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UPPER MERION AREA SCHOOL DISTRICT v. UPPER MERION AREA EDUCATION ASSOCIATION (03/08/89)

decided: March 8, 1989.

UPPER MERION AREA SCHOOL DISTRICT, APPELLANT
v.
UPPER MERION AREA EDUCATION ASSOCIATION, APPELLEE



Appeal from the Order of the Court of Common Pleas of Montgomery County, in the case of Upper Merion Area School District v. Upper Merion Area Education Association, No. 86-08452.

COUNSEL

Richard J. Tompkins, with him, Francis P. O'Hara, Fox, Differ, Callahan, Ulrich & O'Hara, for appellant.

A. Martin Herring, A. Martin Herring & Associates, for appellee.

Judges Palladino and Smith, and Senior Judge Kalish, sitting as a panel of three. Opinion by Judge Palladino.

Author: Palladino

[ 124 Pa. Commw. Page 82]

Upper Merion Area School District (School District) appeals an order of the Court of Common Pleas of Montgomery County (trial court) dismissing its petition for review of an arbitrator's award entered in favor of Upper Merion Education Association (Union). We affirm.

The School District and the Union were parties to a collective bargaining agreement which incorporated the provisions of the Public School Code of 1949 (Public School Code), Act of March 10, 1949, P.L. 30, as amended, 24 P.S. ยงยง 1-101 to 27-2702, and provided for the arbitration of grievances.*fn1 John Adiletto, Jr. (Grievant) was employed as a temporary professional employee by the School District, beginning on December 4, 1979. On June 2, 1980, the Board of School Directors of the School District (Board) voted to reduce the size of the teaching staff for the 1980-1981 school year because of declining student enrollment.*fn2 At the Board's July 28, 1980 meeting, the Board voted to suspend certain teachers,

[ 124 Pa. Commw. Page 83]

    including Grievant. By letter dated August 7, 1980, Grievant was advised of the suspension.

Grievant's suspension ended on September 7, 1982, at which time he was again employed as a temporary professional. On May 23, 1983, the Board again determined to reduce the size of the teaching staff because of declining student enrollment. On July 25, 1983, the Board voted to suspend certain teachers, including Grievant. By letter dated July 28, 1983, Grievant was notified of the suspension.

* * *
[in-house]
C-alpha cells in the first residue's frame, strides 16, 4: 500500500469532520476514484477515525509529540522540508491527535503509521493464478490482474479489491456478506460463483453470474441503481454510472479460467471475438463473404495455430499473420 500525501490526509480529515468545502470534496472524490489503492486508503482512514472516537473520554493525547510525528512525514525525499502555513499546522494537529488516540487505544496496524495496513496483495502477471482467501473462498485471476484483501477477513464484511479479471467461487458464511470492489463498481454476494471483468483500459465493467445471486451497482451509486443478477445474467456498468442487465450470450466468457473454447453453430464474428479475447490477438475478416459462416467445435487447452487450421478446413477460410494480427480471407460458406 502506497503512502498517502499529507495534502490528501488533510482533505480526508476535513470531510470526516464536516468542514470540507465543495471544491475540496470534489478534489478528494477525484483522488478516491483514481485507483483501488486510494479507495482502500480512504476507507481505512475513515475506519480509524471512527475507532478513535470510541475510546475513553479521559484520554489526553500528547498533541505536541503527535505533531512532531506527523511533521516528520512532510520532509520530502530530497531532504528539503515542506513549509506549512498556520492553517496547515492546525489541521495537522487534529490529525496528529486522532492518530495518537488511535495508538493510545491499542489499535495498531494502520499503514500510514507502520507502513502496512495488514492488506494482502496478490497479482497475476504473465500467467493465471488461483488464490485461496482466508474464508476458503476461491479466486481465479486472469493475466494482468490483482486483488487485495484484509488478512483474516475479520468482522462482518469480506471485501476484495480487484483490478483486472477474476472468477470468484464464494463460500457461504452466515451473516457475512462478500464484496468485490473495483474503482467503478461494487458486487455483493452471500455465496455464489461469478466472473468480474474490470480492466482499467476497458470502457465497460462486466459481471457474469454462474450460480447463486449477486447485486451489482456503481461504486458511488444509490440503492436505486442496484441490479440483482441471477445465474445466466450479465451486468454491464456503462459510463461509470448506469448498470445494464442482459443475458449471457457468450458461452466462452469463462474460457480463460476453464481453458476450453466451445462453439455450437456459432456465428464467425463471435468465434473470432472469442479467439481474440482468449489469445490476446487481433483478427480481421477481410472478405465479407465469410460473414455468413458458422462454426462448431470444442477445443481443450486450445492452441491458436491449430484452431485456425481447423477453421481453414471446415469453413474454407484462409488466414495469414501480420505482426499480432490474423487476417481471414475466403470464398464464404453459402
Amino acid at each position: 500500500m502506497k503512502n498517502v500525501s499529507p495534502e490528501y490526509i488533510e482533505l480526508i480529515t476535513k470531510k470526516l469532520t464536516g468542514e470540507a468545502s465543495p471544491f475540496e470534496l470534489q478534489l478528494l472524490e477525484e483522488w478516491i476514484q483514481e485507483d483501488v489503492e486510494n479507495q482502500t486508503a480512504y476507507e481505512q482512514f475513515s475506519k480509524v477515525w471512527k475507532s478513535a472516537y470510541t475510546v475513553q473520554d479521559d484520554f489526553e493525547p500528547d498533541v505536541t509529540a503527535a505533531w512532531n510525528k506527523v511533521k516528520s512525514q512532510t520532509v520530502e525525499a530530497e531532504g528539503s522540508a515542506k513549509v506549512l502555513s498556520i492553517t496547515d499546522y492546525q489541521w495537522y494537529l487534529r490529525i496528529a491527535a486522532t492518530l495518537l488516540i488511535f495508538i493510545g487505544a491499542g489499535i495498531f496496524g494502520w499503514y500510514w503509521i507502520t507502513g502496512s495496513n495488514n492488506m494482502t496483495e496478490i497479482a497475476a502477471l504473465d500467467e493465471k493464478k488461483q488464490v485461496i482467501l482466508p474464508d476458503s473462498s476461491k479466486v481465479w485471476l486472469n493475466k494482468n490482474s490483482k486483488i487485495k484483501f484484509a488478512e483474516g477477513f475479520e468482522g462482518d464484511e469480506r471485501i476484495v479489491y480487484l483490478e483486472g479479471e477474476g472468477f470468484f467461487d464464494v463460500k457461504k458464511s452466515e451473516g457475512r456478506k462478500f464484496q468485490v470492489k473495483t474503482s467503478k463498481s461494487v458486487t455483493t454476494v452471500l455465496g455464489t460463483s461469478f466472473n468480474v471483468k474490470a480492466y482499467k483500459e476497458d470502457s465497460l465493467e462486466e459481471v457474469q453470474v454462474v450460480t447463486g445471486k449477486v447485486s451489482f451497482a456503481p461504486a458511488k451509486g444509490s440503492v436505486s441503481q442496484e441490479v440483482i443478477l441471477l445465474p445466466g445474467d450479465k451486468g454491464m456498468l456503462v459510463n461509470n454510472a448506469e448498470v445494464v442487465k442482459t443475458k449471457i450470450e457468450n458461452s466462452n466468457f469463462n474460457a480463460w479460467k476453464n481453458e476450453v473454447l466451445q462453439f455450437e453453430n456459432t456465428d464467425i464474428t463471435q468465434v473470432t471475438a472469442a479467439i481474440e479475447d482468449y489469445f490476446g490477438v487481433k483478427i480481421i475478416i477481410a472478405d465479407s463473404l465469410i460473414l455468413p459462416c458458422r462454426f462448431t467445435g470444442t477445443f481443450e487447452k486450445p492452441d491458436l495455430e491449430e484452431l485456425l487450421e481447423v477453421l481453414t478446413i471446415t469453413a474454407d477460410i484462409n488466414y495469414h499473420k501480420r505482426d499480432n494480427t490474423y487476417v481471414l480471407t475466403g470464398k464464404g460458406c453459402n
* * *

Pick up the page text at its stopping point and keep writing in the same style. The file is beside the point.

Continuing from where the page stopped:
The minutes of the two Board meetings did not indicate whether the Board awarded continuing seniority to Grievant during the periods of his suspension. However, both of the letters which Grievant received from the president of the Board, notifying him of the respective suspensions, stated that his seniority would continue to accrue during the periods of suspension.

In September of 1984, Grievant once again became employed as a temporary professional. By letter dated February 25, 1985, Grievant was advised that he had been awarded tenure and was therefore no longer a "temporary" professional. By letter dated August 15, 1985, the School District superintendent notified Grievant that his seniority had been inaccurately calculated to include those periods when he had been suspended. Accordingly, the School District stated that it was reducing his seniority from 5.7 years to 2.7 years.

The Union thereafter filed a grievance on behalf of Grievant, contending that the School District unilaterally took away seniority which it had previously granted to Grievant in violation of the collective bargaining agreement. The grievance ultimately proceeded to ...


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